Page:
NGT (National Green Tribunal) has banned all construction and agricultural activities on floodplains of the river.
According to a study in 2012 by The Energy Research Institute, the Yamuna floodplain soil had high doses of heavy metals such as nickel, manganese, lead, and mercury. It also indicated their presence in vegetables cultivated there.
Masta Baba has spent more than thirty years of his life helping the police to retrieve unidentified bodies found in Mathura. He complains about personnel taking away their cut from his fee. He said,
“If the Government can hire me on salary and provide me with the pension, I would praise ‘Yamuna Maiya’ but now the river is helpless itself.”
He remembers when he was a teenager he could drink straight from the Yamuna but now it’s laced with toxic effluents and plastic trash.
For 8-year-old Dipanshu Paswan, Yamuna is the only river he has seen till now. He has no explanation when his younger brother Priyanshu(6) asks him about the faulty smell coming from the river in Kalindi Kunj area.
A report by monitoring committee constituted by NGT states the 22 kilometer stretch from Wazirabad to Okhla accounts for 76% percent of the pollution. All the untreated toxic industrial and domestic waste poured in the Yamuna has taken a toll on the aquatic life. Hundreds of fishermen had migrated to Delhi from different states. Fishermen find more rubble and trash in the fishing nets than fishes.
While the Yamuna floodplains are inaccessible to peasants, Delhi Government under Aam Aadmi Party allowed a massive stage occupying area of 7 acres to be erected for World Cultural Festival in 2016. National Green Tribunal imposed a fine of Rs 5 crore for environmental damages on organizers before giving nod to the event despite warnings by environmentalists that the event would bring irreversible damage to the floodplain’s ecosystem.
The 47-page report submitted by an expert committee to NGT after the event has said that due to the three-day event, the floodplain has lost almost all its natural vegetation like trees, shrubs, tall grasses, aquatic vegetation including the water hyacinth which provides a natural habitat to a large number of animals, insects, and mud-dwelling organisms.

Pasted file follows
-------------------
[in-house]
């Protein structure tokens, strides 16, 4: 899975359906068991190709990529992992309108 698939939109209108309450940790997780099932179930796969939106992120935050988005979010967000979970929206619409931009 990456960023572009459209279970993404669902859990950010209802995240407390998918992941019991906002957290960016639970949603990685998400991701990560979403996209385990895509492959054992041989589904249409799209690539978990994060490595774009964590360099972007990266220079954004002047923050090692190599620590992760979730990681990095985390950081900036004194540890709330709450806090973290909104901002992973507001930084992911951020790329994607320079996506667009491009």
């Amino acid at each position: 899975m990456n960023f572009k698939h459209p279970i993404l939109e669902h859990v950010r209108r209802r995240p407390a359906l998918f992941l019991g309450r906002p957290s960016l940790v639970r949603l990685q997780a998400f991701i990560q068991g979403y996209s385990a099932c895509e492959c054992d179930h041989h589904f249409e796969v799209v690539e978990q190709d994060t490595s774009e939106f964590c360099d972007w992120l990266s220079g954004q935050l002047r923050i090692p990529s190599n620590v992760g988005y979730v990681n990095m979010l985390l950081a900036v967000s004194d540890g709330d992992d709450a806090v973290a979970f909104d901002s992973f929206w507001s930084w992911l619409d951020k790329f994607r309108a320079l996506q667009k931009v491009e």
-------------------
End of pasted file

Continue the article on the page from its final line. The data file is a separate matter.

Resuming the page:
The Himalayas are relatively young mountains and the area is highly prone to earthquakes. The proposed project for making four-lane roads connecting Char Dhams in Uttrakhand is distressing the Himalayan ecosystem. All the rubble and stones are rolled down in ravines and rivers cause a rise in the river bed. Rampant deforestation is visible alongside the highways connecting both Gangotri and Yamunotri. Several independent reports have also raised serious concerns over the haphazard manner in which the project is being executed through sensitive hilly terrain.
The birthplace of the Yamuna located in Banderpuch mountain range is relatively less accessible to people, so the devotees worship the Yamuna in a temple at the foot of the mountain. It is a 7-kilometer trek from nearest hotels and even during the visit in January i.e, three months after the gates of the temple are closed, a lot of trash is found on roads, thrown down the valley into the river and empty chips packets stuck on the branches of local vegetation en route.
Throughout my journey from Sangam to Yamunotri, I saw the civilization which started on the banks of rivers have stopped caring about the natural resources.
During the prayers in Mathura and Sangam, I saw devotees getting emotional and asking the Yamuna for all the happiness and good times for their families, yet no one cares about the state of the river. The culture which has preserved and respected the rivers for so many years in the past is abusing the same rivers now.
The entire route of the river from its origin at Yamunotri to its confluence with river Ganga at Sangam, the river is being constantly exploited for monetary greed.